mod_jk configuration does not work anymore after upgrading to Ubuntu 10.04 LTS

I recently upgraded a well working Ubuntu server instance from 8.04 LTS to 10.04 LTS as the support for 8.04 LTS will end this April 2013. This server system uses a JBoss(+Tomcat)/Apache2.2 stack for delivering its services. The connection between Apache and JBoss has been realised using the mod_jk plugin for Apache which uses the AJP approach. In 8.04, this worked fine. After having performed the do-release-upgrade, this connection did not work anymore. Increasing the logging level of the mod_jk plugin to debug, the logfile contained "missing uri map for <servername>:<path>" messages.

Looking around for possible causes, I found this email conversation, suggesting to use the JkMountCopy All directive in the global Apache2 configuration file. This solved the problem.

Another result suggested even not using mod_jk anymore but using the newer mod_proxy_ajp.

Creating a USB Flash Drive to boot VMWare VMvisor 5.0 installer

There are lot of guidelines available on how to create a bootable USB stick with VMware installer. Some of them use manual copying e.g or or use the UNetbootin tool in Windows to create a bootable USB stick:
But one major thing is to be obeyed: The USB stick must be formatted in FAT32 file system and the partition must be made active. Formatting the USB stick in Windows, all of this is done more or less automatically, but if you have only Linux at hand, you must follow a few steps that are also described in the vSphere 5 Documentation Center:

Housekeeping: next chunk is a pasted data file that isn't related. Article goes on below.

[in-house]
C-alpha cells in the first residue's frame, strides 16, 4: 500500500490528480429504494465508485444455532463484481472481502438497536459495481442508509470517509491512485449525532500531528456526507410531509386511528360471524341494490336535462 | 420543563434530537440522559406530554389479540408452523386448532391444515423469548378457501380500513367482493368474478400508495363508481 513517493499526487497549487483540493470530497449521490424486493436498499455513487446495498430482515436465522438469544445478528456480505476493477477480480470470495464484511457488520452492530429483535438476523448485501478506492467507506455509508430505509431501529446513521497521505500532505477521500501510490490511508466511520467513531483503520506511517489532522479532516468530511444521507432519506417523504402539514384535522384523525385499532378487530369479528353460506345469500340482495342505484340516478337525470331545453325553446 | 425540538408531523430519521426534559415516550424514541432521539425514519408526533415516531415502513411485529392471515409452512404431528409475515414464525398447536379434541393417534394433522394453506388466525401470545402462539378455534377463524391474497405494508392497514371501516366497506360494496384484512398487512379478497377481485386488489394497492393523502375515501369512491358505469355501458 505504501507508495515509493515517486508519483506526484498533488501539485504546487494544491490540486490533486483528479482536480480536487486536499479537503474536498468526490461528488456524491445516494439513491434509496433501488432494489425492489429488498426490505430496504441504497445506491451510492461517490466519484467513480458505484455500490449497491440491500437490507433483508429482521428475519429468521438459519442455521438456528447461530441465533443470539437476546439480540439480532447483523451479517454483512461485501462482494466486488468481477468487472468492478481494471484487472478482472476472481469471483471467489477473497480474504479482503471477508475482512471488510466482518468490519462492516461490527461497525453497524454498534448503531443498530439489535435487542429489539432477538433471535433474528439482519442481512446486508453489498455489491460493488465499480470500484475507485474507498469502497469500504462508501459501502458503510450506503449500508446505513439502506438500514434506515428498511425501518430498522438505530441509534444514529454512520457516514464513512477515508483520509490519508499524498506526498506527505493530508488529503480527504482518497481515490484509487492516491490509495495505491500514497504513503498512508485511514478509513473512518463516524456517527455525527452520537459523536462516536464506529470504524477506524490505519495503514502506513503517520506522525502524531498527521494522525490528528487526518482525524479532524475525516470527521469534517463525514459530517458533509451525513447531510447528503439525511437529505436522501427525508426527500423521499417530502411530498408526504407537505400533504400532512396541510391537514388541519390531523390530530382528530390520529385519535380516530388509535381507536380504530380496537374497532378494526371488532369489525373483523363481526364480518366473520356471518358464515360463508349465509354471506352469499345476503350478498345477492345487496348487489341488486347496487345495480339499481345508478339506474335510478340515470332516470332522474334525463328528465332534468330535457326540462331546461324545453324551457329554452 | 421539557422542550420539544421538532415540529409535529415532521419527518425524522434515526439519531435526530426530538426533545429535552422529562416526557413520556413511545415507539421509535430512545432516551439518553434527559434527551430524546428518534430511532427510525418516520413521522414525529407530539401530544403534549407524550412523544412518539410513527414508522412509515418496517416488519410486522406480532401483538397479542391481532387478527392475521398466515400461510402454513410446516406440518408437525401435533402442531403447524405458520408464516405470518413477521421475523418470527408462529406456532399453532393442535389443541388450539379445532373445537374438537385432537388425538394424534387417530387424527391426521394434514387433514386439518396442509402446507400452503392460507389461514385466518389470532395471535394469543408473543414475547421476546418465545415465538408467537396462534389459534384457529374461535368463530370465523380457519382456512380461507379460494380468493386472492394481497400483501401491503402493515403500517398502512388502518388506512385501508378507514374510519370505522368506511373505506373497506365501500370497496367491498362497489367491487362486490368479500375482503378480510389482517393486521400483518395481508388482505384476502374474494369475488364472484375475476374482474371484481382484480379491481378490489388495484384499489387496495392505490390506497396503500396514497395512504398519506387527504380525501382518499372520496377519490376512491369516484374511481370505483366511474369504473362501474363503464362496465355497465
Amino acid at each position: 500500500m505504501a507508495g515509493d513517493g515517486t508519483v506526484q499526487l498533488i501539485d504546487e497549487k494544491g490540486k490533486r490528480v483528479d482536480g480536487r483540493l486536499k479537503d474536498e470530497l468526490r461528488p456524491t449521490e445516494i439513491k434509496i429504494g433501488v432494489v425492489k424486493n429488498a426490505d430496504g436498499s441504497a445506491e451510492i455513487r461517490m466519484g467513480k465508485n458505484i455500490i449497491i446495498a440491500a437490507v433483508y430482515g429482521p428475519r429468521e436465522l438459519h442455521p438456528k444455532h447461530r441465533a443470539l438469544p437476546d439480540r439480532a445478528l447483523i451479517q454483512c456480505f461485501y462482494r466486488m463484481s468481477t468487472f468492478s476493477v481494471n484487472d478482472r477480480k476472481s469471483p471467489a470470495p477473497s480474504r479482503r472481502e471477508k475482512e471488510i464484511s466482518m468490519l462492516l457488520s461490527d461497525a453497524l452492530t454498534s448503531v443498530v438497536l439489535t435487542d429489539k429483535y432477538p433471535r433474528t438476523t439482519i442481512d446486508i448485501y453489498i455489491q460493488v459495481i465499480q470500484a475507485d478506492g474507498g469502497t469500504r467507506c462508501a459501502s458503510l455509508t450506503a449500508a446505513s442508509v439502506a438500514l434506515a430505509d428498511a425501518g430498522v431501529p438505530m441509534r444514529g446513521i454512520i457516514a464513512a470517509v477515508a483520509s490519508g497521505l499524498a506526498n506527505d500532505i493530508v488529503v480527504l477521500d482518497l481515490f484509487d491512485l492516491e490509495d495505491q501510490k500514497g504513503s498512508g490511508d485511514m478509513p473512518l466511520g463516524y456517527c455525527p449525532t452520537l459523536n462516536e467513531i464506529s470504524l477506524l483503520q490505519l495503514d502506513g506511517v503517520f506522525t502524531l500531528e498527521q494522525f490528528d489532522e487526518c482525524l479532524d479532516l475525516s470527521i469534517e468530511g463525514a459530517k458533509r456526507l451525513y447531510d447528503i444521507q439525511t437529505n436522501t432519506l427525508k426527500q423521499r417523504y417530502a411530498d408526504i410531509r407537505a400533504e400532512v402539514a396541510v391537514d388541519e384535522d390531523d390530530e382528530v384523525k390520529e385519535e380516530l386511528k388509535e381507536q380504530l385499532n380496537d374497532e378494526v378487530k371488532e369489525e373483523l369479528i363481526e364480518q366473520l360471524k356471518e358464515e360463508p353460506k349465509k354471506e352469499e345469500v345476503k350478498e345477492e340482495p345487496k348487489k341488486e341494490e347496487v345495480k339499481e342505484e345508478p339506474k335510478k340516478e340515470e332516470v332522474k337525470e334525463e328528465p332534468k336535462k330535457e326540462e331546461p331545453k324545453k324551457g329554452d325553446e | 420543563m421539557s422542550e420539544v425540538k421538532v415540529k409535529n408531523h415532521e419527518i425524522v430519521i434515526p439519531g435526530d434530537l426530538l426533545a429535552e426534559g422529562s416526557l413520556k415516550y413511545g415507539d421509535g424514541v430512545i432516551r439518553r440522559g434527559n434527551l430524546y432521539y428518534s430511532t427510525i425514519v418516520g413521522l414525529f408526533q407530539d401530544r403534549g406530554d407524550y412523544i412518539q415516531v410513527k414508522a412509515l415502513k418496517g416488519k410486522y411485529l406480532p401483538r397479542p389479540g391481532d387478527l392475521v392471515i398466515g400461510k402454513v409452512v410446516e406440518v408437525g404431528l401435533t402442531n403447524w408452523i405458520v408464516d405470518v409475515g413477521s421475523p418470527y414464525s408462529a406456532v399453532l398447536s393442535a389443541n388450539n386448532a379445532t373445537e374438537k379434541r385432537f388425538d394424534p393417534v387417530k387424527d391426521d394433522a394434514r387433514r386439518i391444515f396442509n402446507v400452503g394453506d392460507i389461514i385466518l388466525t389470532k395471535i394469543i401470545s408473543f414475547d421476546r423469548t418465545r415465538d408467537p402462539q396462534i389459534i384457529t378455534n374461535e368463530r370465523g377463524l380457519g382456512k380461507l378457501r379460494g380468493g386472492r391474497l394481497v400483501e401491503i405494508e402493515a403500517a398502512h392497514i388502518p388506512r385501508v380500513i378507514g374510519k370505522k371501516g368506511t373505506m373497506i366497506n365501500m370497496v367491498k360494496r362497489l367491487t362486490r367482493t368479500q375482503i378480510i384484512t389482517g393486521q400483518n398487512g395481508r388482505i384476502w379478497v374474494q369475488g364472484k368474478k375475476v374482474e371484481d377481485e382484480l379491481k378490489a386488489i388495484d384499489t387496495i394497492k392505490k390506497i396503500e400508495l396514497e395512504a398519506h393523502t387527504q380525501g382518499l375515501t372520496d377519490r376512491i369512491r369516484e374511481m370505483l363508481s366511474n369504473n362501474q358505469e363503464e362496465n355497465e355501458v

2 Create a partition table on the USB flash device.
/sbin/fdisk /dev/sdb
a Type d to delete partitions until they are all deleted.
b Type n to create primary partition 1 that extends over the entire disk.
c Type t to set the type to an appropriate setting for the FAT32 file system, such as c.
d Type a to set the active flag on partition 1.
e Type p to print the partition table.

The result should be similar to the following text:
Disk /dev/sdb: 2004 MB, 2004877312 bytes
255 heads, 63 sectors/track, 243 cylinders
Units = cylinders of 16065 * 512 = 8225280 bytes
Device Boot Start End Blocks Id System
/dev/sdb1 * 1 243 1951866 c W95 FAT32 (LBA)

f Type w to write the partition table and quit.

3 Format the USB flash drive with the Fat32 file system.
/sbin/mkfs.vfat -F 32 -n USB /dev/sdb1

Re-scanning SCSI bus for new devices

It might be useful to re-scan the SCSI bus when a new device has been plugged in, e.g. via VMWare ESXi configuration changes, that has not been automatically identified by the OS. In Debian/Ubuntu you can do the following:
sudo apt-get install scsitools

You can check the /sys/bus/scsi/devices/ directory before and after the re-scan and via dmesg to which device node in /dev directory e.g. the new harddisk has been added.

Don’t forget about the environment when you use cron

The commands that are executed via cron are started in a different environment than the one you have while you test the command in a shell. The blog entry of Mike Tremell explains the reasons and gives solutions to the problem. The easiest one is to set up the correct environment in a script that you call in a crontab:

. /etc/profile
. /home/user/.profile

%-sign in crontabs

The %-sign has a special meaning in crontab.

man 5 crontab:

“…Percent-signs (%) in the  command,  unless escaped with backslash (\), will be changed into newline characters, and all data after the first % will be sent